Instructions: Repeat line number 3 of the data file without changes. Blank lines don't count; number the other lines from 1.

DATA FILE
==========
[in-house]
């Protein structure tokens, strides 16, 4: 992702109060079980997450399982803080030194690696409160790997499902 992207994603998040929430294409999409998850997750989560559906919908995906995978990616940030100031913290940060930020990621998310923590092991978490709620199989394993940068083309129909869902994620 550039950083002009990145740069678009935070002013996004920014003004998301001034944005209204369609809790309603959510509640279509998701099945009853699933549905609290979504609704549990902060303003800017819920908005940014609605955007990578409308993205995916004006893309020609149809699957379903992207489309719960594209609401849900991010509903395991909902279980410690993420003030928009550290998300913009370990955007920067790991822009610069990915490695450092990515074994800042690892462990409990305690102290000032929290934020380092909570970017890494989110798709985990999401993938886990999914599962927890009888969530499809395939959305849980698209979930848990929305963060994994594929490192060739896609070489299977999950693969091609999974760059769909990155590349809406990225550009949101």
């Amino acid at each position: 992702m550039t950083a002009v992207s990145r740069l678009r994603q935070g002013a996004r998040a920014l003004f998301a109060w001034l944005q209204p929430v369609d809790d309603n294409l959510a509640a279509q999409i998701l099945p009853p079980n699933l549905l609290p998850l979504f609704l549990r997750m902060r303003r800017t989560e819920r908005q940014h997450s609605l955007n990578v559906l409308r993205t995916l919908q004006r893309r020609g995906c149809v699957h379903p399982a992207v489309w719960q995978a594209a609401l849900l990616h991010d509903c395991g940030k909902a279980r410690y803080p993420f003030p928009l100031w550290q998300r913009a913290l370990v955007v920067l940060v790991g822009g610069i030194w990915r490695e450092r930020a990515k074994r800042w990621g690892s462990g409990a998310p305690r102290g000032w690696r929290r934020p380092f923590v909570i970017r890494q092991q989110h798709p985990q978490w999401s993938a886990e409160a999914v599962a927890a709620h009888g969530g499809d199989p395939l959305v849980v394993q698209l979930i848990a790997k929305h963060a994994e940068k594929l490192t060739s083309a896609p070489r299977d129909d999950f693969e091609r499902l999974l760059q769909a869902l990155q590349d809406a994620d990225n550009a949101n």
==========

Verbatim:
């Amino acid at each position: 992702m550039t950083a002009v992207s990145r740069l678009r994603q935070g002013a996004r998040a920014l003004f998301a109060w001034l944005q209204p929430v369609d809790d309603n294409l959510a509640a279509q999409i998701l099945p009853p079980n699933l549905l609290p998850l979504f609704l549990r997750m902060r303003r800017t989560e819920r908005q940014h997450s609605l955007n990578v559906l409308r993205t995916l919908q004006r893309r020609g995906c149809v699957h379903p399982a992207v489309w719960q995978a594209a609401l849900l990616h991010d509903c395991g940030k909902a279980r410690y803080p993420f003030p928009l100031w550290q998300r913009a913290l370990v955007v920067l940060v790991g822009g610069i030194w990915r490695e450092r930020a990515k074994r800042w990621g690892s462990g409990a998310p305690r102290g000032w690696r929290r934020p380092f923590v909570i970017r890494q092991q989110h798709p985990q978490w999401s993938a886990e409160a999914v599962a927890a709620h009888g969530g499809d199989p395939l959305v849980v394993q698209l979930i848990a790997k929305h963060a994994e940068k594929l490192t060739s083309a896609p070489r299977d129909d999950f693969e091609r499902l999974l760059q769909a869902l990155q590349d809406a994620d990225n550009a949101n």